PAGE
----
Pannonia (Byzantine province)
|Province of the Byzantine Empire|
The Byzantine northern Balkans in the 6th century. The province of Pannonia is located in the northwestern corner of imperial territory.
• Sirmium given to Gepids
• Partition with the Avars
|Today part of||Serbia|
Part of a series on the
|History of Vojvodina|
The province was located between the Danube river in the north-east and Sava river in the south. The western border of Byzantine Pannonia stretched approximately to the estuary or river Drina into Sava. Important cities in the area were Sirmium and Bassianae. Byzantine Pannonia bordered Byzantine province of Moesia Prima in the south and Avar Khaganate in the west, north and east.
Byzantine Pannonia succeeded the name of much bigger classical Roman province of Pannonia. In other words, The Byzantine one covered only a small eastern part of ancient Roman Pannonia. In the 2nd century, the original Roman province was divided into two ones: Pannonia Inferior and Pannonia Superior. Subsequently, the area was subdivided into four provinces finally: Pannonia Prima, Pannonia Valeria, Pannonia Savia and Pannonia Secunda. Capital of Pannonia Secunda was Sirmium.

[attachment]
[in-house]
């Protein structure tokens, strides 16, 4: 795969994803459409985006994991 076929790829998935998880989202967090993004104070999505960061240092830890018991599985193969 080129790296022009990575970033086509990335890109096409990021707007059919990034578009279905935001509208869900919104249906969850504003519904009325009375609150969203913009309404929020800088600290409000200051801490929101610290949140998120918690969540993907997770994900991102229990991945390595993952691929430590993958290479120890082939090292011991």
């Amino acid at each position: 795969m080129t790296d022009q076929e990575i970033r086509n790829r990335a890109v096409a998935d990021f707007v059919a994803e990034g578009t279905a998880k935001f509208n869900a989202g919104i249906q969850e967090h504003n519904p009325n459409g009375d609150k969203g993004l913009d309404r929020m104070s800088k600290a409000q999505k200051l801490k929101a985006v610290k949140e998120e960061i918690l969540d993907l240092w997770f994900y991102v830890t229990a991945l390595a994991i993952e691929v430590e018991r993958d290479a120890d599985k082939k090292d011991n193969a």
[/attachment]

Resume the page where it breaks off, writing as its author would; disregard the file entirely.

In the middle of the 5th century, the territory of former Roman Pannonia was ceded to the Huns by Theodosius II, and after the death of Attila it successively passed (entirely or partially) into the hands of the Ostrogoths, Lombards and Gepids.
A contract from 510 assigned most of the territory of former Roman Pannonia (including Sirmium) to the Ostrogoths, while the eastern part of present-day Syrmia (which included the city of Bassianae) was assigned to the Byzantine Empire. In 536, Sirmium was placed under the control of the Gepids. The Lombard–Gepid War (567) ended with a Lombard-Avar victory and annihilation of Gepids, while Sirmium was retaken by the Byzantine Empire.
Under the Byzantine Empire
From 567 to 573, Byzantine Empire was in a war with the Avars, who aimed to conquer Byzantine Pannonia. Temporary truce was declared in 573, but the war was resumed. Due to the fact that Byzantine-Persian war also started in this time, the Byzantine Empire was not able to defend Pannonia. The city of Sirmium was finally conquered by the Avars in 582, thus marking end of Roman control of Pannonia since Classical Antiquity.
The Byzantine Empire re-established control over Pannonia in the 11th century, leading to the creation of the Theme of Sirmium to administer the region, but not lasting long.
- Prof. Dr. Radmilo Petrović, Vojvodina - petnaest milenijuma kulturne istorije, Beograd, 2003.
- Dr Petar Milošević, Arheologija i istorija Sirmijuma, Novi Sad, 2001.